Video: Massive explosion at SpaceX launch pad at Cape Canaveral

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CAPE CANAVERAL, Fla. – A SpaceX rocket exploded at its Cape Canaveral launch pad Thursday morning during a test firing, destroying the rocket and the satellite it was due to launch on Saturday.

SpaceX said there were no injuries as a result of the explosion, which it described as an “anomaly.”

It happened at the Space Launch Complex 40, according to Stephanie Martin, with Kennedy Space Center Public Information. That launchpad is used by SpaceX to launch rockets that carry supplies to the International Space Station as well as satellites.

Amos 6, the private satellite the rocket was due to carry into Earth’s orbit Saturday, was slated to provide communication services including home internet for Africa, the Middle East, and Europe for a partnership between Facebook and French satellite firm Eutelsat Communications. The satellite was owned by Israeli company Spacecom, which contracted with SpaceX to carry it into orbit. Facebook has not responded to requests for comment.

Launch Complex 40 is an Air Force facility which has been leased to SpaceX. The company has launched 25 rockets from the site since 2010. Its rockets have carried supplies to the International Space Station as well as satellites.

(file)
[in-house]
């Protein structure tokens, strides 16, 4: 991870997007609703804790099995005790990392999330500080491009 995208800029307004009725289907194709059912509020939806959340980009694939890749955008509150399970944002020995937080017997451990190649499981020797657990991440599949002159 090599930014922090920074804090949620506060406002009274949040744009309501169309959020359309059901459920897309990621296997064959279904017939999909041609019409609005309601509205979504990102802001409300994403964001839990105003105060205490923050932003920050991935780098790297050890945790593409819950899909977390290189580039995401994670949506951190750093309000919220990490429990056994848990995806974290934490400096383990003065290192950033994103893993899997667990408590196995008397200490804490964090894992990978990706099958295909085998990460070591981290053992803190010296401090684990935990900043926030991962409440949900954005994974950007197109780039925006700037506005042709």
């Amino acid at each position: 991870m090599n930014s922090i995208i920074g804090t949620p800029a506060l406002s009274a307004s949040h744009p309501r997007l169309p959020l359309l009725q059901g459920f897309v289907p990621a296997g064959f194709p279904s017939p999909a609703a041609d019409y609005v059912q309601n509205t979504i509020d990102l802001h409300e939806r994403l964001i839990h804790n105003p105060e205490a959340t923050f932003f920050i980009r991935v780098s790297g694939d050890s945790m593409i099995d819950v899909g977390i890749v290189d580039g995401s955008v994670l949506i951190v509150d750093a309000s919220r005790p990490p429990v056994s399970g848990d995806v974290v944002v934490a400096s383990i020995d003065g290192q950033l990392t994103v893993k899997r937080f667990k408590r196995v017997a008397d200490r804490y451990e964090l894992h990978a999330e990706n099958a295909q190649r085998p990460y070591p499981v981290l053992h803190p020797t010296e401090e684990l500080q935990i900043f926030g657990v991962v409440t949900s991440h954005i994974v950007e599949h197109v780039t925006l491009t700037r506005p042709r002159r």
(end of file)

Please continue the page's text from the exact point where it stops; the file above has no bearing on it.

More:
SpaceX is trying to change the economics of space flight by developing rockets that land upright after launch and can then be reused. It has yet to carry any people into space, though it has won a contract from NASA to carry American astronauts to the space station in the future.

SpaceX CEO Elon Musk, who also is CEO of electric car maker Tesla, has said he hopes the company will be able to take people to Mars in as soon as 2025.

But amid these ambitious plans, the company has also suffered setbacks. A rocket explode during a launch in June of 2015 on one of its ISS supply missions. It was later determined that a strut that held a helium tank in place had failed, causing the explosion.

It has also lost several rockets when it tried to land them upright on an ocean platform at the end of a flight.

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